Our regional programme director Lucy Ilado was part of the just concluded UNESCO’s World Conference on Cultural Policies and Sustainable Development MONDIACULT 2022 in Mexico City between 28 and 30 September. She participated in a panel discussion on 28 September organised by the governments of Denmark, Finland, Iceland, Norway, and Sweden, with support from the Nordic Council of Ministers. The discussions, titled Strengthening Cultural Policies to Promote Artistic Freedom, zoomed in on the effective tools needed to support cultural policy makers to ensure freedom of expression, including artistic freedom.
In her introductory remarks, she said that the freedom of artistic expression is still under threat, particularly when it challenges or criticises political ideology, religious convictions, or social and cultural preferences. It is currently a regular trend that as these rights are undermined, democracy and good governance are also shrinking, necessitating the protection of the right to free speech.
In her contribution to the panel discussion, she highlighted the lack of a proper and continuous Monitoring and Documentation of artistic rights violations on the continent. She noted the necessity for a database to track these violations by giving users access to reliable information and increasing awareness of the conditions, victims, and patterns of violations. The data will therefore make it possible for human rights advocates and the wider community to access, analyse, come up with interventions for violations like incarceration,, the cancellation of performances, and in some cases, killings.
Another area of emphasis should be on Education for artists. She stated that in order to address this issue, artists need to be made aware of their rights and the tools presently available to them. Only then will they be able to lobby the government for a favourable environment in which to create, produce, and disseminate their material. Policy makers also need to be educated to be able to make informed choices. The Pan African Network for Artistic Freedom (PANAF) will follow this approach after the research is done later this year. PANAF is a new network-building initiative funded by the Swedish Arts Council and seeks to create a Pan-African inclusive voice for organisations connecting African artists and culture producers defending artistic freedom. It is being developed in collaboration with partners in Nigeria, Gambia, Mozambique, Zambia, Rwanda, Kenya, Uganda, and Ethiopia, with plans to involve several other countries in the future.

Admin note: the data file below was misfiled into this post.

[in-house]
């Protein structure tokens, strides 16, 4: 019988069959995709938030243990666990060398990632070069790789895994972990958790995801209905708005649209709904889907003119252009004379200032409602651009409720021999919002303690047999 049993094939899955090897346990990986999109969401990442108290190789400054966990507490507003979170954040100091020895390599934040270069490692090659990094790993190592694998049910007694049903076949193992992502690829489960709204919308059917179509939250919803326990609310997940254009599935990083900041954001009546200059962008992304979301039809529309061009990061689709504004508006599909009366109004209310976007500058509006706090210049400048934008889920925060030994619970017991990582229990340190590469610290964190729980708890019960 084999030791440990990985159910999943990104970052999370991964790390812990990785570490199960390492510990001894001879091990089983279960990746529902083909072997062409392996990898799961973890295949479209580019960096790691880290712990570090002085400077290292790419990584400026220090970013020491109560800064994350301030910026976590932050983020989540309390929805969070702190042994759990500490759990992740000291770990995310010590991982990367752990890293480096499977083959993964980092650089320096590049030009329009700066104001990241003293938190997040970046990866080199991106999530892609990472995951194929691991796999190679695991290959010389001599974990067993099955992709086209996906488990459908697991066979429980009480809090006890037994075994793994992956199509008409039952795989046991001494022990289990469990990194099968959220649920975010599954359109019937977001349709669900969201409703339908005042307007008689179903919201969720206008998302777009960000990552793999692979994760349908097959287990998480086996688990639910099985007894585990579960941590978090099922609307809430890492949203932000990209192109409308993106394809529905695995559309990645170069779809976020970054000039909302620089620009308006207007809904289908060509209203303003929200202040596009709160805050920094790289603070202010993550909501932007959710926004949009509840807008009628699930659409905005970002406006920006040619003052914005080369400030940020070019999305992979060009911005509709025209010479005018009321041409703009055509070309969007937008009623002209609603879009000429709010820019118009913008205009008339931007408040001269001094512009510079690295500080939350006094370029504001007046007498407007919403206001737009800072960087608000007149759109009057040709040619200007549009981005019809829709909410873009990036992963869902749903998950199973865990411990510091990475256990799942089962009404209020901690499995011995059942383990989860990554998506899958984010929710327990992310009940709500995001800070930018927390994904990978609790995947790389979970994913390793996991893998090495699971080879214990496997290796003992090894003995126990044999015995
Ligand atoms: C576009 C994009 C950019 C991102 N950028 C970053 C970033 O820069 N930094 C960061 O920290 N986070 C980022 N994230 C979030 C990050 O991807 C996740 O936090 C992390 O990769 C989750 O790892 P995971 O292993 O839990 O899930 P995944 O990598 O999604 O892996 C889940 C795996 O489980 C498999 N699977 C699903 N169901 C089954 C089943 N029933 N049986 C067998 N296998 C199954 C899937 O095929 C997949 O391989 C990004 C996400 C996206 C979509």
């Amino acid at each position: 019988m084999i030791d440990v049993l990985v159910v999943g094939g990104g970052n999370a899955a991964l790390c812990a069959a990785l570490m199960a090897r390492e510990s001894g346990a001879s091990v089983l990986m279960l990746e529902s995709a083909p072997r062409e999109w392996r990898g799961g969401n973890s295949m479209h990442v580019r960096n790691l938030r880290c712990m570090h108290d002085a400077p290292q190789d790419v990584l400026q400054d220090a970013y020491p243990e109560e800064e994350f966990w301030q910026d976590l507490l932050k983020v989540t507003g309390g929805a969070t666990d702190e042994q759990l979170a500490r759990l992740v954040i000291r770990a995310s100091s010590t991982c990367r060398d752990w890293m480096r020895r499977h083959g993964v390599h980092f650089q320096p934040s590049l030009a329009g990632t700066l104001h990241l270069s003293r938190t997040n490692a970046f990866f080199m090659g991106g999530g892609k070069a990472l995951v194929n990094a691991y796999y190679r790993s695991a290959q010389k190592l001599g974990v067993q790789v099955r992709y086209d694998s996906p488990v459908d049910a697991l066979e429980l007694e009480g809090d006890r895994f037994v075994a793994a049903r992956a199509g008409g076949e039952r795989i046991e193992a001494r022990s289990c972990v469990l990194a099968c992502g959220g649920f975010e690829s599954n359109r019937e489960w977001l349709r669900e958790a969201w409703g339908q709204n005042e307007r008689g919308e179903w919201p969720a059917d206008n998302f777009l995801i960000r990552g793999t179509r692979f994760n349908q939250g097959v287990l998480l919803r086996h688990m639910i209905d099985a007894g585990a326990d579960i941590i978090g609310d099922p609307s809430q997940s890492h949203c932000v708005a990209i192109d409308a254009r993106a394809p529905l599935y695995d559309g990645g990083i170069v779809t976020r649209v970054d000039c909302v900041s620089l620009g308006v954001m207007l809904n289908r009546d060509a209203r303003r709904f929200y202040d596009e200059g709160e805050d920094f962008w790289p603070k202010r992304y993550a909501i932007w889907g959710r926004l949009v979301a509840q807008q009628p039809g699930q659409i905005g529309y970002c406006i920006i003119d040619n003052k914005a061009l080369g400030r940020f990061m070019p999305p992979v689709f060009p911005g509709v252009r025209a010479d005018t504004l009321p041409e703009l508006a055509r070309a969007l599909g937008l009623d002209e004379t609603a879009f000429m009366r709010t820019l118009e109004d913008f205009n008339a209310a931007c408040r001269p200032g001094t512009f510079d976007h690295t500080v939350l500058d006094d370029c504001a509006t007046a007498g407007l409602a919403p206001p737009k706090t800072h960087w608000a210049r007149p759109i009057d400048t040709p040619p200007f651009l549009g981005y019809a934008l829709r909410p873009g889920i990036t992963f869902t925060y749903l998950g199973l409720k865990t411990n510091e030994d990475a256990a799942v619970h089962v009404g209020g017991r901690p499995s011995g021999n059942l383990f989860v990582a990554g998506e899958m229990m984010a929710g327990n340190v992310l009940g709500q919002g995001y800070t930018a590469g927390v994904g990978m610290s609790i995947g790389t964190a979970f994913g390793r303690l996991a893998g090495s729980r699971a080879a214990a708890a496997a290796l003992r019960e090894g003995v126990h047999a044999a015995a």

On the continent, copyright legislation and ensuing execution continue to be major issues, costing artists millions of dollars in unpaid royalties. In her opinion, there’s a need for Intercontinental Harmony in terms of how copyright is domesticated. Many Creative and Cultural industries rely on copyright however, evidence shows that countries are at different stages of implementing copyright policies. She noted that most African nations have not yet passed legislation to safeguard cultural creations in the digital sphere. For instance, platforms like Facebook are paying artists and journalists in countries like France and Germany due to European copyright directives. That is an example of a practice that facilitates absolute remuneration online and in Africa we do not have that. However, the absence of such regulations offers favourable conditions for a strong lobby in intercontinental harmony of policies. If the EU consistently outperforms Africa in terms of copyright enforcement, then Africa must intensify its efforts to foster environments that support cultural practices.
In concluding the discussion, she spoke of the need for more Investment in Partnerships between cultural institutions in Africa and those from other continents. Africa requires investment in those kind of trans-boundery partnerships because they also provide platforms for joint collaboration in education and an opportunity to develop the same reforms in terms of the distribution role of cultural industries.
The Mondiacult brought together representatives of 150 states who unanimously adopted an ambitious Declaration for Culture at the end of the three-day conference stating that culture is a “global common good and therefore must enter fully into the UN’s next list of Sustainable Development Goals. Among the values of culture on which humans have a right to rely are mentioned: social and economic rights of artists, artistic freedom, the right of indigenous communities to safeguard and transmit their ancestral knowledge, and the protection and promotion of cultural and natural heritage. The Declaration “also calls for substantive regulation of the digital sector, particularly major platforms, for the benefit of online cultural diversity, artists’ intellectual property rights and equitable access to content for all.”
UNESCO will host the World Forum on Cultural Policies every four years